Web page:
To determine the immediate and short-term efficacies of mastoid oscillation vs. Gufoni maneuver in treating the apogeotropic type of horizontal canal benign paroxysmal positional vertigo (HC-BPPV), we designed a randomized, prospective, sham-controlled study. In eight dizziness clinics in Korea, 209 consecutive patients with apogeotropic HC-BPPV were enrolled. The patients were randomly assigned to receive a single application of Gufoni (n = 70), mastoid oscillation (n = 67), or sham maneuver (n = 72). Immediate and second-day responses were determined based on the results within 1 h after a single trial of each maneuver and the following day, respectively. Second-day response was assessed in patients who were non-responders on the first day. The short-term response was determined based on the cumulative response for 2 days. Successful treatment was defined as a resolution of positional nystagmus or as a transition into geotropic horizontal nystagmus (not requires vertigo symptom resolution). The immediate responses of the Gufoni maneuver (33/70, 47.1%) and mastoid oscillation (32/67, 47.8%) were better than the sham maneuver (14/72, 19.4%) (p = 0.00). The second-day results did not differ among the three groups (p = 0.76). The short-term responses showed better efficacies with the Gufoni maneuver (51/70, 76.1%) and mastoid oscillation (46/67, 71.9%) than with the sham maneuver (38/72, 53.5%) (p = 0.02). Therapeutic efficacies did not differ between the Gufoni and mastoid oscillation groups in terms of both immediate and short-term outcomes (p = 0.94, 0.57). Both the Gufoni maneuver and mastoid oscillation are valid methods for treating apogeotropic HC-BPPV, with a success rate of approximately 70% for a single maneuver during the short-term follow-up.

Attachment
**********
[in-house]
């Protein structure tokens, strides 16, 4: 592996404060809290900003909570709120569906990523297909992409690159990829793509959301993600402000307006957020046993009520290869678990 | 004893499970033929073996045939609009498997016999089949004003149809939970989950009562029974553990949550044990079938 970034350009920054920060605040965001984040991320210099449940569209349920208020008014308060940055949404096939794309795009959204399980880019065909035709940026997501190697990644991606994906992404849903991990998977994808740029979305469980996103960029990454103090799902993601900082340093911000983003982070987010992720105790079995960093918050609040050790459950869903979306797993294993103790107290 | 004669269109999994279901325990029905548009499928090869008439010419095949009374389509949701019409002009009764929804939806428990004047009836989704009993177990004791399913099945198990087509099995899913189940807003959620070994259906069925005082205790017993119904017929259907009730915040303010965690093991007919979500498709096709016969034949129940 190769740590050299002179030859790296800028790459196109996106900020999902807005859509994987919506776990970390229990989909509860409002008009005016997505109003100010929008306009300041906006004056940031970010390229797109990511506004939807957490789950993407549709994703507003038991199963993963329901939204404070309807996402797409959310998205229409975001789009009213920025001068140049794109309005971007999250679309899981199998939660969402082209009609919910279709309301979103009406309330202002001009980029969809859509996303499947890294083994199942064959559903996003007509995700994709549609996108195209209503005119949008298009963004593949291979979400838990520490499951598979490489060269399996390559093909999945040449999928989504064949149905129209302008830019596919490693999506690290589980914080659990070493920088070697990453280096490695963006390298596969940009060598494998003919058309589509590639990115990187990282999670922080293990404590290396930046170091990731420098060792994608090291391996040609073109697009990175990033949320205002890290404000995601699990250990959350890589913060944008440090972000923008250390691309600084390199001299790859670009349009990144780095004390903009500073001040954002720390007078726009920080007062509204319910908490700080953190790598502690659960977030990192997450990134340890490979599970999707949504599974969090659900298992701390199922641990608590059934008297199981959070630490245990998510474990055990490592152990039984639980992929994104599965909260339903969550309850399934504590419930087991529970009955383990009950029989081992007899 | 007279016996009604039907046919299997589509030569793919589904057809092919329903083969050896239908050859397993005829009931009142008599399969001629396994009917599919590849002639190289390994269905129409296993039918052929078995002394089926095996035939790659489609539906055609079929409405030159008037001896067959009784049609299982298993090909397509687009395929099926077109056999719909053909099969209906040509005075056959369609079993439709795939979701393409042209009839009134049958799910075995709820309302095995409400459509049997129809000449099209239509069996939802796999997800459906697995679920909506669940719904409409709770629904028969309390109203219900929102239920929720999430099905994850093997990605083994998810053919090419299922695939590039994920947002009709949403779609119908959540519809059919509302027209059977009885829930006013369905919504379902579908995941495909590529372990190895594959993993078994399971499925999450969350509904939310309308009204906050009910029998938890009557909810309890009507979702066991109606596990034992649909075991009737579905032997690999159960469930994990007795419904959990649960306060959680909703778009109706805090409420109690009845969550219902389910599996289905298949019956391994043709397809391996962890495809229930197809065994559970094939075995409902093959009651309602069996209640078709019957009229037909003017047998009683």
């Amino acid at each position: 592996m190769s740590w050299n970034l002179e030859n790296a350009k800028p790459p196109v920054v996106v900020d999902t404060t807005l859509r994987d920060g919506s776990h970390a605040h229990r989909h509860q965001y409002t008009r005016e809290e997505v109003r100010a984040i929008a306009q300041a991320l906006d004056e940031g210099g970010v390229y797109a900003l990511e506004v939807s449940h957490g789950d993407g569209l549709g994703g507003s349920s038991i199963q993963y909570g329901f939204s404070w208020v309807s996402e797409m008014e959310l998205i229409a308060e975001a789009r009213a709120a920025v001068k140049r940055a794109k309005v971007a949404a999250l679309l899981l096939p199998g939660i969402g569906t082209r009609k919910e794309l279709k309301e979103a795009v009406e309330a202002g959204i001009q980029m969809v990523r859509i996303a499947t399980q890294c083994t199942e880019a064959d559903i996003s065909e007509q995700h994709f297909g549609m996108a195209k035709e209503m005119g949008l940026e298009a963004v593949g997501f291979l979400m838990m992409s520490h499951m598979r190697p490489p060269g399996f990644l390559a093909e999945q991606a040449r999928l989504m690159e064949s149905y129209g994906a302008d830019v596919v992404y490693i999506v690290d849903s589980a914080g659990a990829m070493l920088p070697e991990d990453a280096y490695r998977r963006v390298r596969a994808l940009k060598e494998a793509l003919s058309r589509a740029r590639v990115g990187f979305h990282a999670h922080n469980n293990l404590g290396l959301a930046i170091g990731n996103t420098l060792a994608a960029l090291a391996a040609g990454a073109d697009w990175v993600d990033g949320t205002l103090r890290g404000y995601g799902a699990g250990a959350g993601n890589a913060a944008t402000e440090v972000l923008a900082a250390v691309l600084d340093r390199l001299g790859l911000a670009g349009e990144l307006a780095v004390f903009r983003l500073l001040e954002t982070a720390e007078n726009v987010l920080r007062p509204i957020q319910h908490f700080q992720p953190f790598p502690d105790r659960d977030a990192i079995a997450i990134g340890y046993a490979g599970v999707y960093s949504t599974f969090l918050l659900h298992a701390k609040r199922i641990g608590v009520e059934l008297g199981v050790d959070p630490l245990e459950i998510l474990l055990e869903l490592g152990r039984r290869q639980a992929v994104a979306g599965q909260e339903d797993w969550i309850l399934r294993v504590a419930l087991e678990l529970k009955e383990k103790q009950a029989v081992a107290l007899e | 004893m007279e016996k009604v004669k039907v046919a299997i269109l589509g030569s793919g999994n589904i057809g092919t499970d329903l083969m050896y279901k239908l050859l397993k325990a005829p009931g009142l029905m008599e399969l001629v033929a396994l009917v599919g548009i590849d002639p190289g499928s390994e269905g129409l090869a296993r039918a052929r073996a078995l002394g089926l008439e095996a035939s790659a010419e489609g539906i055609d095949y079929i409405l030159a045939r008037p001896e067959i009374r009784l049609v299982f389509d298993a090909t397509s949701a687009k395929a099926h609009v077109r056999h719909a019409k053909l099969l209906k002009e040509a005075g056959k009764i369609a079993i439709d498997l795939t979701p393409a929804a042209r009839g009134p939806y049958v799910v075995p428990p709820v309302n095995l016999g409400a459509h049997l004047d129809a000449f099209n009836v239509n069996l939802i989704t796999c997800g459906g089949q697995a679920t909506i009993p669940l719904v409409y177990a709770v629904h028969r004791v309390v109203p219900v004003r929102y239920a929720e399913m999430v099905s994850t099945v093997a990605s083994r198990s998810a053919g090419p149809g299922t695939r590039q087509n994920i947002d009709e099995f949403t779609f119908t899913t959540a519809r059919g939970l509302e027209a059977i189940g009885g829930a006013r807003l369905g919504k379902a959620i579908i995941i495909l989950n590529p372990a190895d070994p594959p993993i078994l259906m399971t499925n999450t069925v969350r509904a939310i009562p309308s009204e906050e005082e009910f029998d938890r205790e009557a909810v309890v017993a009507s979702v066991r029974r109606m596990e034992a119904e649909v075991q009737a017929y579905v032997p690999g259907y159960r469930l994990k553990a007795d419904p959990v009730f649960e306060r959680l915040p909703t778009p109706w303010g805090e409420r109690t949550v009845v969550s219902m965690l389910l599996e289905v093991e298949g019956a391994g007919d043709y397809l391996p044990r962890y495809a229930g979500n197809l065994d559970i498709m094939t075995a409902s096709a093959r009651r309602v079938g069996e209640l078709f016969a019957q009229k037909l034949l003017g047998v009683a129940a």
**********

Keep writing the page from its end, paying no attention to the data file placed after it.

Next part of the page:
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Drs. HA Kim and H Lee designed and conceptualized the study, interpreted the data, and drafted and revised the manuscript. Dr. HA Kim wrote the manuscript and analyzed the data. Drs. SW Park, JI Kim, BG Kang, J Lee, BI Han, JI Seok, and EJ Chung contributed to the study concept and design and the revision of the manuscript. Dr. JY Kim contributed to the interpretation of the data and revision of the manuscript.
Compliance with ethical standards
Conflicts of interest
Dr. Lee serves on the editorial boards of Research in Vestibular Science, Frontiers in Neuro-otology, and Current Medical Imaging Review. The other authors report no disclosures.
This study was performed in accordance with the guidelines of the 1964 Declaration of Helsinki and was approved by the local ethics committee.
Source of Funding
This work was supported by a National Research Foundation of Korea (NRF) Grant funded by the Korean Government (MSIP) (No. 2014R1A5A2010008).
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